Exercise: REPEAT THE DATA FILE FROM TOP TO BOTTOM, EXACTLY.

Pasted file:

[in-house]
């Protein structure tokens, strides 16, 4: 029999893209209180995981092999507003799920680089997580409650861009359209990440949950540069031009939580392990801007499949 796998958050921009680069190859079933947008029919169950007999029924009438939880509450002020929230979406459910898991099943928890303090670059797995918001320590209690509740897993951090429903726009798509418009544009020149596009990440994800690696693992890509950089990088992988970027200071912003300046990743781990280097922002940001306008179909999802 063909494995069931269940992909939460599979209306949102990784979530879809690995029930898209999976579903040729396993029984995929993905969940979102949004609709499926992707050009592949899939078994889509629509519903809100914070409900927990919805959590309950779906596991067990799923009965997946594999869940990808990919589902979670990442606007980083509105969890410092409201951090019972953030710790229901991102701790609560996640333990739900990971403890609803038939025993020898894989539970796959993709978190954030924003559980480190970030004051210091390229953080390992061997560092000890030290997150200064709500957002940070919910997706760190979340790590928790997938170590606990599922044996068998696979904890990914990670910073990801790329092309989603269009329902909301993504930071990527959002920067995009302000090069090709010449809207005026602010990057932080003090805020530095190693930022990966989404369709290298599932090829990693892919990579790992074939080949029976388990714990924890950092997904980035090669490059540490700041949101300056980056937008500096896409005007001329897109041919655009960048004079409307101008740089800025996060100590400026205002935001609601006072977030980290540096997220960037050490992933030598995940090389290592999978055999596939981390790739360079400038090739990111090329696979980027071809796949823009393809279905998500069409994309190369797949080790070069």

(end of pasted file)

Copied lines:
[in-house]
């Protein structure tokens, strides 16, 4: 029999893209209180995981092999507003799920680089997580409650861009359209990440949950540069031009939580392990801007499949 796998958050921009680069190859079933947008029919169950007999029924009438939880509450002020929230979406459910898991099943928890303090670059797995918001320590209690509740897993951090429903726009798509418009544009020149596009990440994800690696693992890509950089990088992988970027200071912003300046990743781990280097922002940001306008179909999802 063909494995069931269940992909939460599979209306949102990784979530879809690995029930898209999976579903040729396993029984995929993905969940979102949004609709499926992707050009592949899939078994889509629509519903809100914070409900927990919805959590309950779906596991067990799923009965997946594999869940990808990919589902979670990442606007980083509105969890410092409201951090019972953030710790229901991102701790609560996640333990739900990971403890609803038939025993020898894989539970796959993709978190954030924003559980480190970030004051210091390229953080390992061997560092000890030290997150200064709500957002940070919910997706760190979340790590928790997938170590606990599922044996068998696979904890990914990670910073990801790329092309989603269009329902909301993504930071990527959002920067995009302000090069090709010449809207005026602010990057932080003090805020530095190693930022990966989404369709290298599932090829990693892919990579790992074939080949029976388990714990924890950092997904980035090669490059540490700041949101300056980056937008500096896409005007001329897109041919655009960048004079409307101008740089800025996060100590400026205002935001609601006072977030980290540096997220960037050490992933030598995940090389290592999978055999596939981390790739360079400038090739990111090329696979980027071809796949823009393809279905998500069409994309190369797949080790070069």